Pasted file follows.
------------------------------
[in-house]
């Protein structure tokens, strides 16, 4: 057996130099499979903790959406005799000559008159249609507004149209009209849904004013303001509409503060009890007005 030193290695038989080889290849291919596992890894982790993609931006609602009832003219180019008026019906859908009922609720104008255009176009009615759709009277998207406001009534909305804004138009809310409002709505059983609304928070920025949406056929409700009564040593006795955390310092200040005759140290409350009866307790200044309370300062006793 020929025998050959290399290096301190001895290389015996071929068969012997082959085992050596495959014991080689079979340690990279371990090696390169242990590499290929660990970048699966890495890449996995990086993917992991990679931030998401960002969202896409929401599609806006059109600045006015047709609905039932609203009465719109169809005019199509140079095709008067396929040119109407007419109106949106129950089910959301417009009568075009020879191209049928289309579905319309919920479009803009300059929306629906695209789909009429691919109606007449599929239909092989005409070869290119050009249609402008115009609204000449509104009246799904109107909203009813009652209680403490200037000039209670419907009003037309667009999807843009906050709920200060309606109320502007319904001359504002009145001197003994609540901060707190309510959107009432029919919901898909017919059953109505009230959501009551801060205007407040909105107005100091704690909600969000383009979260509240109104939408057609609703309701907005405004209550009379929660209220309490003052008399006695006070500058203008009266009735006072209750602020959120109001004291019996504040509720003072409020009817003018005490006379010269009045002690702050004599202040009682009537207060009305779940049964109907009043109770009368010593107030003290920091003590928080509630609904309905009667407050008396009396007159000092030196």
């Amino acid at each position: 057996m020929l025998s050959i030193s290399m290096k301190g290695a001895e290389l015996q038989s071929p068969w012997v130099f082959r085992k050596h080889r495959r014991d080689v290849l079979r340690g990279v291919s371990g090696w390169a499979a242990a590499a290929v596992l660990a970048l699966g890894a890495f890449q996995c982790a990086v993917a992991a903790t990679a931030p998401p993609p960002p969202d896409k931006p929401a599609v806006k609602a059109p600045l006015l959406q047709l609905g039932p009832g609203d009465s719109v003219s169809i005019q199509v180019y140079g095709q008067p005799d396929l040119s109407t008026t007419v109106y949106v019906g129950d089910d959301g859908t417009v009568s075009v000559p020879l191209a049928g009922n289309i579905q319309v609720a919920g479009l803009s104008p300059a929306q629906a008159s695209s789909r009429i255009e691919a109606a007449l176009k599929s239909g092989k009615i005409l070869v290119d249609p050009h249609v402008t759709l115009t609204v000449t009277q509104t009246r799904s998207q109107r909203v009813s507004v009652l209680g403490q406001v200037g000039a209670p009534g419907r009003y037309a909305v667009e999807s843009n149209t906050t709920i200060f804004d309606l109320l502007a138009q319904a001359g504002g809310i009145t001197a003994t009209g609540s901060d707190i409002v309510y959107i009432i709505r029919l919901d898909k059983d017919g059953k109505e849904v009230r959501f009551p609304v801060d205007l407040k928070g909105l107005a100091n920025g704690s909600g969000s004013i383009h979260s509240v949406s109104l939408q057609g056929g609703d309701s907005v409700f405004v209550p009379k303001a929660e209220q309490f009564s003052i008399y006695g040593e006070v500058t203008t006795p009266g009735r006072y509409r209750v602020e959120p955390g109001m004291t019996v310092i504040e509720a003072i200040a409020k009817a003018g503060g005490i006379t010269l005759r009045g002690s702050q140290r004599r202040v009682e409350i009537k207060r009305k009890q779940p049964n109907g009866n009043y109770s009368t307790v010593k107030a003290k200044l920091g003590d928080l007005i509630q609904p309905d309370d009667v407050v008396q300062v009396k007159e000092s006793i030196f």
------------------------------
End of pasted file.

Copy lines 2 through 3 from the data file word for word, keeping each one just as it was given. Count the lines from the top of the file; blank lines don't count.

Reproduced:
């Protein structure tokens, strides 16, 4: 057996130099499979903790959406005799000559008159249609507004149209009209849904004013303001509409503060009890007005 030193290695038989080889290849291919596992890894982790993609931006609602009832003219180019008026019906859908009922609720104008255009176009009615759709009277998207406001009534909305804004138009809310409002709505059983609304928070920025949406056929409700009564040593006795955390310092200040005759140290409350009866307790200044309370300062006793 020929025998050959290399290096301190001895290389015996071929068969012997082959085992050596495959014991080689079979340690990279371990090696390169242990590499290929660990970048699966890495890449996995990086993917992991990679931030998401960002969202896409929401599609806006059109600045006015047709609905039932609203009465719109169809005019199509140079095709008067396929040119109407007419109106949106129950089910959301417009009568075009020879191209049928289309579905319309919920479009803009300059929306629906695209789909009429691919109606007449599929239909092989005409070869290119050009249609402008115009609204000449509104009246799904109107909203009813009652209680403490200037000039209670419907009003037309667009999807843009906050709920200060309606109320502007319904001359504002009145001197003994609540901060707190309510959107009432029919919901898909017919059953109505009230959501009551801060205007407040909105107005100091704690909600969000383009979260509240109104939408057609609703309701907005405004209550009379929660209220309490003052008399006695006070500058203008009266009735006072209750602020959120109001004291019996504040509720003072409020009817003018005490006379010269009045002690702050004599202040009682009537207060009305779940049964109907009043109770009368010593107030003290920091003590928080509630609904309905009667407050008396009396007159000092030196």
């Amino acid at each position: 057996m020929l025998s050959i030193s290399m290096k301190g290695a001895e290389l015996q038989s071929p068969w012997v130099f082959r085992k050596h080889r495959r014991d080689v290849l079979r340690g990279v291919s371990g090696w390169a499979a242990a590499a290929v596992l660990a970048l699966g890894a890495f890449q996995c982790a990086v993917a992991a903790t990679a931030p998401p993609p960002p969202d896409k931006p929401a599609v806006k609602a059109p600045l006015l959406q047709l609905g039932p009832g609203d009465s719109v003219s169809i005019q199509v180019y140079g095709q008067p005799d396929l040119s109407t008026t007419v109106y949106v019906g129950d089910d959301g859908t417009v009568s075009v000559p020879l191209a049928g009922n289309i579905q319309v609720a919920g479009l803009s104008p300059a929306q629906a008159s695209s789909r009429i255009e691919a109606a007449l176009k599929s239909g092989k009615i005409l070869v290119d249609p050009h249609v402008t759709l115009t609204v000449t009277q509104t009246r799904s998207q109107r909203v009813s507004v009652l209680g403490q406001v200037g000039a209670p009534g419907r009003y037309a909305v667009e999807s843009n149209t906050t709920i200060f804004d309606l109320l502007a138009q319904a001359g504002g809310i009145t001197a003994t009209g609540s901060d707190i409002v309510y959107i009432i709505r029919l919901d898909k059983d017919g059953k109505e849904v009230r959501f009551p609304v801060d205007l407040k928070g909105l107005a100091n920025g704690s909600g969000s004013i383009h979260s509240v949406s109104l939408q057609g056929g609703d309701s907005v409700f405004v209550p009379k303001a929660e209220q309490f009564s003052i008399y006695g040593e006070v500058t203008t006795p009266g009735r006072y509409r209750v602020e959120p955390g109001m004291t019996v310092i504040e509720a003072i200040a409020k009817a003018g503060g005490i006379t010269l005759r009045g002690s702050q140290r004599r202040v009682e409350i009537k207060r009305k009890q779940p049964n109907g009866n009043y109770s009368t307790v010593k107030a003290k200044l920091g003590d928080l007005i509630q609904p309905d309370d009667v407050v008396q300062v009396k007159e000092s006793i030196f």